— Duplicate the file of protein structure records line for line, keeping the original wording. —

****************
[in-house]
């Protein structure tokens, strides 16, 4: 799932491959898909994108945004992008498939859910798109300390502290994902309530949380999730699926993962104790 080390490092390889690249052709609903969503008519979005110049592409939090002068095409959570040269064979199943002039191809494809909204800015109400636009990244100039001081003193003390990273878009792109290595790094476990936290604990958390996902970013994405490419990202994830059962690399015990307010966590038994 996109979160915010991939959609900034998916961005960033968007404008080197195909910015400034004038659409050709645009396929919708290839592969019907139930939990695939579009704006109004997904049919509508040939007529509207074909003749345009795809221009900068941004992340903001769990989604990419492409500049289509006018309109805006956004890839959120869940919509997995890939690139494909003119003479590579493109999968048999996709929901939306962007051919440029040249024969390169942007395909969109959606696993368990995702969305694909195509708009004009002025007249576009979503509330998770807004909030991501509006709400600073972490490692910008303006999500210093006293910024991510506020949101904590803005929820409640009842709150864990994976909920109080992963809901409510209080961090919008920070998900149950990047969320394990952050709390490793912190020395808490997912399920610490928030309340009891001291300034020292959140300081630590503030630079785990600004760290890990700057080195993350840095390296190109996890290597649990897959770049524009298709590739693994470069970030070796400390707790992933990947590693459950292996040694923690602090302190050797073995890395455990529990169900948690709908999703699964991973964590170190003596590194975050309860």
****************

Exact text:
[in-house]
């Protein structure tokens, strides 16, 4: 799932491959898909994108945004992008498939859910798109300390502290994902309530949380999730699926993962104790 080390490092390889690249052709609903969503008519979005110049592409939090002068095409959570040269064979199943002039191809494809909204800015109400636009990244100039001081003193003390990273878009792109290595790094476990936290604990958390996902970013994405490419990202994830059962690399015990307010966590038994 996109979160915010991939959609900034998916961005960033968007404008080197195909910015400034004038659409050709645009396929919708290839592969019907139930939990695939579009704006109004997904049919509508040939007529509207074909003749345009795809221009900068941004992340903001769990989604990419492409500049289509006018309109805006956004890839959120869940919509997995890939690139494909003119003479590579493109999968048999996709929901939306962007051919440029040249024969390169942007395909969109959606696993368990995702969305694909195509708009004009002025007249576009979503509330998770807004909030991501509006709400600073972490490692910008303006999500210093006293910024991510506020949101904590803005929820409640009842709150864990994976909920109080992963809901409510209080961090919008920070998900149950990047969320394990952050709390490793912190020395808490997912399920610490928030309340009891001291300034020292959140300081630590503030630079785990600004760290890990700057080195993350840095390296190109996890290597649990897959770049524009298709590739693994470069970030070796400390707790992933990947590693459950292996040694923690602090302190050797073995890395455990529990169900948690709908999703699964991973964590170190003596590194975050309860």